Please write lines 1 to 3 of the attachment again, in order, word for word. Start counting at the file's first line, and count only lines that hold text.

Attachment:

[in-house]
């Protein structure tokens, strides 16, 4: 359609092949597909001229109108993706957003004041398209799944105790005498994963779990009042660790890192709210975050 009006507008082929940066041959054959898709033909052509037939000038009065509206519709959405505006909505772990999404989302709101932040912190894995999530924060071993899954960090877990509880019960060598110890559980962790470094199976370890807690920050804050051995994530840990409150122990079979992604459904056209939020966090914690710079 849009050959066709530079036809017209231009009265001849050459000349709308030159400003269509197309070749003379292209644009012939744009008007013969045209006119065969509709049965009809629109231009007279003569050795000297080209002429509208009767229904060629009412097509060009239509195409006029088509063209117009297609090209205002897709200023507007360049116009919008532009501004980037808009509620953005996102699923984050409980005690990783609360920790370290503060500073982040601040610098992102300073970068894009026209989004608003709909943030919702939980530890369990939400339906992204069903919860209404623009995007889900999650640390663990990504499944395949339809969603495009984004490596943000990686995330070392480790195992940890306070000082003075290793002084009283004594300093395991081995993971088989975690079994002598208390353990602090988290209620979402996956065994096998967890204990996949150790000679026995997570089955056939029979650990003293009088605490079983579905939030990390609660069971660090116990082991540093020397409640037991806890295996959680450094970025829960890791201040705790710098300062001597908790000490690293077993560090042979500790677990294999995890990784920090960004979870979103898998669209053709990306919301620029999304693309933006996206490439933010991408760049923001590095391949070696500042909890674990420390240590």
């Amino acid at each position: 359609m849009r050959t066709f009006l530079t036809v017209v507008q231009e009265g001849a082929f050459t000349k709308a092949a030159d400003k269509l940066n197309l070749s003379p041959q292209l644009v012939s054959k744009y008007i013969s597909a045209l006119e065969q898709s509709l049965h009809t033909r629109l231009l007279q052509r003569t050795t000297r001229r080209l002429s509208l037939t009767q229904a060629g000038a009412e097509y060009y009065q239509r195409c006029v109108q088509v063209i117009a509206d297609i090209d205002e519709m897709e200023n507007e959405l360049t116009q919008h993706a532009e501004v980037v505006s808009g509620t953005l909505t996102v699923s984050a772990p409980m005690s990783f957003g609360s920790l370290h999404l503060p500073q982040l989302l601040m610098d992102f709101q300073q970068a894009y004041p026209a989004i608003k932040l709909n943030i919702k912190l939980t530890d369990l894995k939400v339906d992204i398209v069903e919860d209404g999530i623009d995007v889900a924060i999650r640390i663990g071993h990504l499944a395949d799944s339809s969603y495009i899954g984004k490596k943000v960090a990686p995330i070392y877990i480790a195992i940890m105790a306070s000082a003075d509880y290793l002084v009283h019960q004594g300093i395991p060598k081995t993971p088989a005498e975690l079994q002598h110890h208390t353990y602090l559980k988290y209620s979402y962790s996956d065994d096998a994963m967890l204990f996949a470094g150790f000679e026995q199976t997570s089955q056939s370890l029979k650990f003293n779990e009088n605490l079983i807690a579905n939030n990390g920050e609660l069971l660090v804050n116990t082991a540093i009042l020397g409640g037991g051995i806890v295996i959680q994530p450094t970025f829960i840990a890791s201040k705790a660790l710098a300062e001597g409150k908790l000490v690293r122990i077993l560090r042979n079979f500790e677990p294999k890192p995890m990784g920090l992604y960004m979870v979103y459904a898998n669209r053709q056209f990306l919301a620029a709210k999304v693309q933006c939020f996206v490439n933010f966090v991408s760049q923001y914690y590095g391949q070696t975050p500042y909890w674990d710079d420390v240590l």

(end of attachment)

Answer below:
[in-house]
């Protein structure tokens, strides 16, 4: 359609092949597909001229109108993706957003004041398209799944105790005498994963779990009042660790890192709210975050 009006507008082929940066041959054959898709033909052509037939000038009065509206519709959405505006909505772990999404989302709101932040912190894995999530924060071993899954960090877990509880019960060598110890559980962790470094199976370890807690920050804050051995994530840990409150122990079979992604459904056209939020966090914690710079 849009050959066709530079036809017209231009009265001849050459000349709308030159400003269509197309070749003379292209644009012939744009008007013969045209006119065969509709049965009809629109231009007279003569050795000297080209002429509208009767229904060629009412097509060009239509195409006029088509063209117009297609090209205002897709200023507007360049116009919008532009501004980037808009509620953005996102699923984050409980005690990783609360920790370290503060500073982040601040610098992102300073970068894009026209989004608003709909943030919702939980530890369990939400339906992204069903919860209404623009995007889900999650640390663990990504499944395949339809969603495009984004490596943000990686995330070392480790195992940890306070000082003075290793002084009283004594300093395991081995993971088989975690079994002598208390353990602090988290209620979402996956065994096998967890204990996949150790000679026995997570089955056939029979650990003293009088605490079983579905939030990390609660069971660090116990082991540093020397409640037991806890295996959680450094970025829960890791201040705790710098300062001597908790000490690293077993560090042979500790677990294999995890990784920090960004979870979103898998669209053709990306919301620029999304693309933006996206490439933010991408760049923001590095391949070696500042909890674990420390240590």
């Amino acid at each position: 359609m849009r050959t066709f009006l530079t036809v017209v507008q231009e009265g001849a082929f050459t000349k709308a092949a030159d400003k269509l940066n197309l070749s003379p041959q292209l644009v012939s054959k744009y008007i013969s597909a045209l006119e065969q898709s509709l049965h009809t033909r629109l231009l007279q052509r003569t050795t000297r001229r080209l002429s509208l037939t009767q229904a060629g000038a009412e097509y060009y009065q239509r195409c006029v109108q088509v063209i117009a509206d297609i090209d205002e519709m897709e200023n507007e959405l360049t116009q919008h993706a532009e501004v980037v505006s808009g509620t953005l909505t996102v699923s984050a772990p409980m005690s990783f957003g609360s920790l370290h999404l503060p500073q982040l989302l601040m610098d992102f709101q300073q970068a894009y004041p026209a989004i608003k932040l709909n943030i919702k912190l939980t530890d369990l894995k939400v339906d992204i398209v069903e919860d209404g999530i623009d995007v889900a924060i999650r640390i663990g071993h990504l499944a395949d799944s339809s969603y495009i899954g984004k490596k943000v960090a990686p995330i070392y877990i480790a195992i940890m105790a306070s000082a003075d509880y290793l002084v009283h019960q004594g300093i395991p060598k081995t993971p088989a005498e975690l079994q002598h110890h208390t353990y602090l559980k988290y209620s979402y962790s996956d065994d096998a994963m967890l204990f996949a470094g150790f000679e026995q199976t997570s089955q056939s370890l029979k650990f003293n779990e009088n605490l079983i807690a579905n939030n990390g920050e609660l069971l660090v804050n116990t082991a540093i009042l020397g409640g037991g051995i806890v295996i959680q994530p450094t970025f829960i840990a890791s201040k705790a660790l710098a300062e001597g409150k908790l000490v690293r122990i077993l560090r042979n079979f500790e677990p294999k890192p995890m990784g920090l992604y960004m979870v979103y459904a898998n669209r053709q056209f990306l919301a620029a709210k999304v693309q933006c939020f996206v490439n933010f966090v991408s760049q923001y914690y590095g391949q070696t975050p500042y909890w674990d710079d420390v240590l």